Capital inflows to emerging economies are rebounding. These flows could surge in coming years and contribute to inflationary pressures and large asset bubbles in emerging markets. Policy responses designed to moderate the effects of large capital inflows may include increasing currency flexibility, deepening and broadening capital markets, building up foreign currency reserves, shifting deposits to central banks, tightening fiscal policy, and enacting prudential regulations. Capital controls may also be needed if the other instruments do not work.
To address issues related to capital inflows to emerging economies, Carnegie hosted Amar Bhattacharya, director of the G24, John Williamson, senior fellow at the Peterson Institute for International Economics, and Arturo Porzecanski, distinguished economist-in-residence at American University’s School of International Service. Carnegie’s Uri Dadush moderated.
The level of capital flows to developing countries increased greatly over the decade preceding the 1997–1998 Asian crisis, recovered after the crisis, and then accelerated to reach record levels in 2006 and 2007. While developing countries have drawn many benefits from the inflow of foreign capital and their integration into global financial markets, they have also experienced destabilizing effects at times, including currency appreciation and rises in inflation.
Bhattacharya discussed the major characteristics of capital flows during the last decade:
Given their strong economic recovery and sounder balance sheets, emerging markets could see a flight to safety into their bonds, Williamson predicted.
Panelists discussed policy options to help prevent real exchange rate appreciation and overheating, as well as reduce vulnerability to a sharp reversal of capital inflows.
According to Bhattacharya, the fiscal vulnerabilities that were exposed by the crisis are not much of an issue for developing countries. However, developing countries need to continue to improve their fiscal and debt situations in order to reduce their vulnerabilities to capital flow reversals.
In addition, they need to deepen their capital markets by developing a monetary framework that allows for inflation targeting and more flexible exchange rate policies.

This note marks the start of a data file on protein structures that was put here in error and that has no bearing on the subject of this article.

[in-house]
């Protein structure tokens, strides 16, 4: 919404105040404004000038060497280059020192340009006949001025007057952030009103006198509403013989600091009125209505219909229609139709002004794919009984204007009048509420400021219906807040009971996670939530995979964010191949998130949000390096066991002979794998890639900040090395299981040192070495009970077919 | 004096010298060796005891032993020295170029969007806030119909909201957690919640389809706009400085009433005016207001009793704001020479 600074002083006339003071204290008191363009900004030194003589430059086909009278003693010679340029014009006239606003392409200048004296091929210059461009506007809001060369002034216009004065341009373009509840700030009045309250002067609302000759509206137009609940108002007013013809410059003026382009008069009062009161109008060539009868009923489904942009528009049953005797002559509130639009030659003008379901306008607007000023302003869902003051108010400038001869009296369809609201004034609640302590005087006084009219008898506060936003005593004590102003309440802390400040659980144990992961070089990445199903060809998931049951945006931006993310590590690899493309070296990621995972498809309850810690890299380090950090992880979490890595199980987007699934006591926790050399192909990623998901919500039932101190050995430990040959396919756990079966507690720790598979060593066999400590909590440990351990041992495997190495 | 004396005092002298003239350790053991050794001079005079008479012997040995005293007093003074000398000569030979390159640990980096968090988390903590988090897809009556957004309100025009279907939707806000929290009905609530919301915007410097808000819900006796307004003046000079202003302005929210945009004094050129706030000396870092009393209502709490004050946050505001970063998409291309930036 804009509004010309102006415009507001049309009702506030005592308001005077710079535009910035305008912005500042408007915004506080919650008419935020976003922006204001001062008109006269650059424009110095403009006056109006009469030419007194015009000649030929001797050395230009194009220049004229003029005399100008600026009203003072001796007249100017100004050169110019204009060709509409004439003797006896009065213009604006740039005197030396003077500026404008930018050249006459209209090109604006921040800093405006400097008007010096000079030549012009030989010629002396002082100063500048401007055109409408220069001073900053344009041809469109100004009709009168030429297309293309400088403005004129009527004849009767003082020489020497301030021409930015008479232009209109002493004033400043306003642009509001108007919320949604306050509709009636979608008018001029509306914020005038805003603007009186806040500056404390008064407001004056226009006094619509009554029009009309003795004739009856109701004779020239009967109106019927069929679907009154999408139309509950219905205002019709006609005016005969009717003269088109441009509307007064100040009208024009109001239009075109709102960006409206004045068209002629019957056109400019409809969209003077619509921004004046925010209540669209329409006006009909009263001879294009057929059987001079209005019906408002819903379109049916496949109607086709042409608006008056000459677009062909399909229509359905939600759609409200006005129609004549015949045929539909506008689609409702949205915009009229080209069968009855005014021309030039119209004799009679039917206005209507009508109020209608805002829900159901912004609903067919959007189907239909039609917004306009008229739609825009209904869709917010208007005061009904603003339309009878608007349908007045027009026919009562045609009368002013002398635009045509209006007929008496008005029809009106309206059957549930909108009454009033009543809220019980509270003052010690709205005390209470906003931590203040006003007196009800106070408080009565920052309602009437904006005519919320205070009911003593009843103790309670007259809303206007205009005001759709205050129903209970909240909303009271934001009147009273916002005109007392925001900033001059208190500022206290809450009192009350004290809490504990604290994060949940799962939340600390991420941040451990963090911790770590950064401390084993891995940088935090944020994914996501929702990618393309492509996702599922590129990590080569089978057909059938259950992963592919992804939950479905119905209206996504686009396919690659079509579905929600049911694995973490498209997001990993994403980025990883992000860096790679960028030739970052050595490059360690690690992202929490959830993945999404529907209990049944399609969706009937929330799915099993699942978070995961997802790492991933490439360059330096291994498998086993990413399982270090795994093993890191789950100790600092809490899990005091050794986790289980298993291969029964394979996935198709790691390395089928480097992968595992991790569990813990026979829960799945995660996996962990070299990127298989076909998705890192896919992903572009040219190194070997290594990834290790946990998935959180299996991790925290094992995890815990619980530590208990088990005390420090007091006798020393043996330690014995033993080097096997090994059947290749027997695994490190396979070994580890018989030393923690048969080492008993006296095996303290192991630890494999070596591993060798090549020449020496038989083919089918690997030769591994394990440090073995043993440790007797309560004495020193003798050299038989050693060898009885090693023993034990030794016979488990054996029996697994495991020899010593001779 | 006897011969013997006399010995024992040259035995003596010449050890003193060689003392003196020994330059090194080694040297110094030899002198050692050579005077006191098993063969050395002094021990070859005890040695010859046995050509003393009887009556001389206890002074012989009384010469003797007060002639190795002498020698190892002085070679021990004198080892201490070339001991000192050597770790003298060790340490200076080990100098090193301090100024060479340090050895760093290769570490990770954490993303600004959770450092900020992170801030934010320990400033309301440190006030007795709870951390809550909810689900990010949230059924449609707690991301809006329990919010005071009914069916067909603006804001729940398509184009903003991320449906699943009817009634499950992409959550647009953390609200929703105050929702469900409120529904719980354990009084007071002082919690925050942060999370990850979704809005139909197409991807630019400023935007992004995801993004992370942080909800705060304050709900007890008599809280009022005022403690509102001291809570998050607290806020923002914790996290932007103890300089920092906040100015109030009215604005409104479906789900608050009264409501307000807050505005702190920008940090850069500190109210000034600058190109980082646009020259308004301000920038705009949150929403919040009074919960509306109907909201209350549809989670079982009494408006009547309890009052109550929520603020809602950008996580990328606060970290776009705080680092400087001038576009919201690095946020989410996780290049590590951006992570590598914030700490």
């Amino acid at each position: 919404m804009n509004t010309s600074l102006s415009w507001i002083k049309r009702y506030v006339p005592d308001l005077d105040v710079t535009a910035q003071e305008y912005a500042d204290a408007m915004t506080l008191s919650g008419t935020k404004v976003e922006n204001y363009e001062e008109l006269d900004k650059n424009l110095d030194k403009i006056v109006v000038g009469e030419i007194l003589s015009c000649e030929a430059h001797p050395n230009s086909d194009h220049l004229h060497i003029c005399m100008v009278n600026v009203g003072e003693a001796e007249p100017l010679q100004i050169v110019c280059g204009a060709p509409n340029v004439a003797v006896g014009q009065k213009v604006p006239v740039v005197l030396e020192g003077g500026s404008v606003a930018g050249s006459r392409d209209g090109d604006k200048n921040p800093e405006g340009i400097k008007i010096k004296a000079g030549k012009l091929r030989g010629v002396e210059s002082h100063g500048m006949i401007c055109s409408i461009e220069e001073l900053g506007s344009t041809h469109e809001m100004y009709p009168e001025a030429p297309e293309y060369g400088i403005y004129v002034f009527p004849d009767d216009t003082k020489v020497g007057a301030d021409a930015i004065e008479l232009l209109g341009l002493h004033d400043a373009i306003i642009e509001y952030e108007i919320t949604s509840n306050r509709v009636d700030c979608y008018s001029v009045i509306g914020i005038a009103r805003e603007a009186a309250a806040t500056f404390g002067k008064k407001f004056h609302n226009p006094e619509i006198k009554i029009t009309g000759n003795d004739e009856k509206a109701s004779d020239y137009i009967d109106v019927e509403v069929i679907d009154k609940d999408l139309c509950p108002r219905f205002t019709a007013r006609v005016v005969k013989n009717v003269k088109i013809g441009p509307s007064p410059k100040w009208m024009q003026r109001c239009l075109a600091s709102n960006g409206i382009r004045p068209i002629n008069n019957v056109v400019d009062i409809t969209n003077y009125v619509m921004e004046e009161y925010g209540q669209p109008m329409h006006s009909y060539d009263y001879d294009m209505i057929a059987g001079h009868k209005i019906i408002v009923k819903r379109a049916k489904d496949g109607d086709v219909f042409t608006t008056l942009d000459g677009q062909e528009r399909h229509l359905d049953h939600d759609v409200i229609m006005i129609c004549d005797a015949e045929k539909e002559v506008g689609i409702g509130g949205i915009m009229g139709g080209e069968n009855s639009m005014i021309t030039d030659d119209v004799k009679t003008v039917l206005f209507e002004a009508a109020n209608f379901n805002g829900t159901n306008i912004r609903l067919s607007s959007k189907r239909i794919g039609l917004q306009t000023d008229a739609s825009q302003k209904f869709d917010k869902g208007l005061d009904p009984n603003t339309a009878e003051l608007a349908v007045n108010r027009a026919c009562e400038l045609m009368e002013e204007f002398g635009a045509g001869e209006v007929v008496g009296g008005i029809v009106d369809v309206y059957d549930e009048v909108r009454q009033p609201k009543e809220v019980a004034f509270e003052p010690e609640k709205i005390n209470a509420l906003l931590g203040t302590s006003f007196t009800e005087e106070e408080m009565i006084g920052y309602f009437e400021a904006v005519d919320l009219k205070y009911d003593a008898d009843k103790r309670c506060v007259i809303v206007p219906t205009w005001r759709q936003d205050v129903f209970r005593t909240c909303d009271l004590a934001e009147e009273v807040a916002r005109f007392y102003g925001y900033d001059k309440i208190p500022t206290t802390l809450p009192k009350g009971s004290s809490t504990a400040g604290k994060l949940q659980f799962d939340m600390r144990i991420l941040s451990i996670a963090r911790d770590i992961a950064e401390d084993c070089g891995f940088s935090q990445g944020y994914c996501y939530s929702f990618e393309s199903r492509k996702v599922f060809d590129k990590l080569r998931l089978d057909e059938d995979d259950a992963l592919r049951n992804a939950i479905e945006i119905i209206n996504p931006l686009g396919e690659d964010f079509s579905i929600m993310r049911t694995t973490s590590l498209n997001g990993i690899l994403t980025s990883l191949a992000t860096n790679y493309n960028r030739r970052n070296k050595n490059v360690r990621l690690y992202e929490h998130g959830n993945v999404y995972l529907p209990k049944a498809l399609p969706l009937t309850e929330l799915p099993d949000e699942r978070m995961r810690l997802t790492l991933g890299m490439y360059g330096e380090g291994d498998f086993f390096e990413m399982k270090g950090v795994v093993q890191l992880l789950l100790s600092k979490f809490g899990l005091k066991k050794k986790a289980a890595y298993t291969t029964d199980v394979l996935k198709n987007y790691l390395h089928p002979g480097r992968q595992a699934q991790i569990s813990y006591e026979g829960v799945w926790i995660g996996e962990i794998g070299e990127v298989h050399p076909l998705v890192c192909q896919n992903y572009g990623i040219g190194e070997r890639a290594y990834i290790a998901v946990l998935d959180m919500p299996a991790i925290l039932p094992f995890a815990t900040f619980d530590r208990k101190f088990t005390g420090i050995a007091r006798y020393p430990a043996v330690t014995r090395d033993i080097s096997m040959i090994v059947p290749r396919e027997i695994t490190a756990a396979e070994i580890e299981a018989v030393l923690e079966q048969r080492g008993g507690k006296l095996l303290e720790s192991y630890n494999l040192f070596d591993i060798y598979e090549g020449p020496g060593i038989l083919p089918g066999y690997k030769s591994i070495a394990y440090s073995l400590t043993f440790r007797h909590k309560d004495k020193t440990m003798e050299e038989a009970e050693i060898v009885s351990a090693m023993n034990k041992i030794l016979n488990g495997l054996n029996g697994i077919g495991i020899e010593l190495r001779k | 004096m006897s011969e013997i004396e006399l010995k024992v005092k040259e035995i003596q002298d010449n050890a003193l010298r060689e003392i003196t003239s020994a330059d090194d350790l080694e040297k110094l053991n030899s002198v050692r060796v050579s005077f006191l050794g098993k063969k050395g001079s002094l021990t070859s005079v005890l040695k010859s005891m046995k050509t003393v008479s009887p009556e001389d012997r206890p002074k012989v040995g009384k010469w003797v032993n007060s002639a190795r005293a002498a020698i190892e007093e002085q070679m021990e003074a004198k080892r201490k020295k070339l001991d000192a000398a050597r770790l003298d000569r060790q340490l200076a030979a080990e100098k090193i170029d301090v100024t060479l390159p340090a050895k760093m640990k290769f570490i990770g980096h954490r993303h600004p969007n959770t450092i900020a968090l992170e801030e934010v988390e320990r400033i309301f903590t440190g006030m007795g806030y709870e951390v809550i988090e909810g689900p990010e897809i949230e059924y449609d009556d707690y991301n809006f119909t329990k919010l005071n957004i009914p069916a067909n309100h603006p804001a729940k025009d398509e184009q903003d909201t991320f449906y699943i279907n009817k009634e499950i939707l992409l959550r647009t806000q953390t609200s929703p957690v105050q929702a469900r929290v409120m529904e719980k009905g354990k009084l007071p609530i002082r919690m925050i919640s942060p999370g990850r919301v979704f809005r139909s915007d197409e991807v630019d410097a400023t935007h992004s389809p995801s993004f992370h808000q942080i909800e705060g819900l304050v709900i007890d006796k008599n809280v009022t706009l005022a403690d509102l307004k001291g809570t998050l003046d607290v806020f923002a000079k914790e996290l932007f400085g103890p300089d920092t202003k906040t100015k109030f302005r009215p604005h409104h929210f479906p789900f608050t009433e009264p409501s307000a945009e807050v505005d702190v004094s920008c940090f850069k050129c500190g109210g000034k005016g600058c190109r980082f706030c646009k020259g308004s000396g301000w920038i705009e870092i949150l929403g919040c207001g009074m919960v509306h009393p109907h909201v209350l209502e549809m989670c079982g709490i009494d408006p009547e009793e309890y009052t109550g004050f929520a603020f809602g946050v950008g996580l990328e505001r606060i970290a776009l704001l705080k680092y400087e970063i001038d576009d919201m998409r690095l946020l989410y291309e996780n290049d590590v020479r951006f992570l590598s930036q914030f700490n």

Williamson outlined possible policy reactions to surges of capital flows designed to mitigate inflation and currency appreciation and guard against the effects of reversals.
Williamson also discussed other policy options, which included introducing a flexible exchange rate policy, limiting the ability of private banks to make foreign exchange loans, withdrawing artificial incentives that encourage capital inflows, liberalizing imports, and tightening fiscal policy.
Bhattacharya and Williamson suggested that capital controls, the most controversial policy response to capital inflows, should be implemented when other instruments are not effective.
Williamson argued for limiting the duration of capital controls. In addition, in order to limit capital flows to what can safely be invested, Williamson recommended that capital inflows should not exceed 3 percent of a country’s GDP.
Bhattacharya favored capital controls if the other instruments do not work, but emphasized that the magnitude and type of action should vary across countries.
Bhattacharya discussed regional and global options for managing capital inflows.
In addition, multilateral development banks, such as the World Bank, need to play a much bigger role in intermediating public finance for public goods in developing countries.
Porzecanski argued that managing capital flows is a difficult task and economists should be modest in providing advice. Sentiment in financial markets, for example, turned around much faster than anyone expected over the past few months.
Instead of trying to micro-manage capital flows, or to control them directly, Porzecanski argued for the establishment of sound long-term policy frameworks:
The Carnegie International Economics Program monitors and analyzes short- and long-term trends in the global economy, including macroeconomic developments, trade, commodities, and capital flows, drawing out their policy implications. The current focus of the program is the global financial crisis and its related policy issues. The program also examines the ramifications of the rising weight of developing countries in the global economy among other areas of research.
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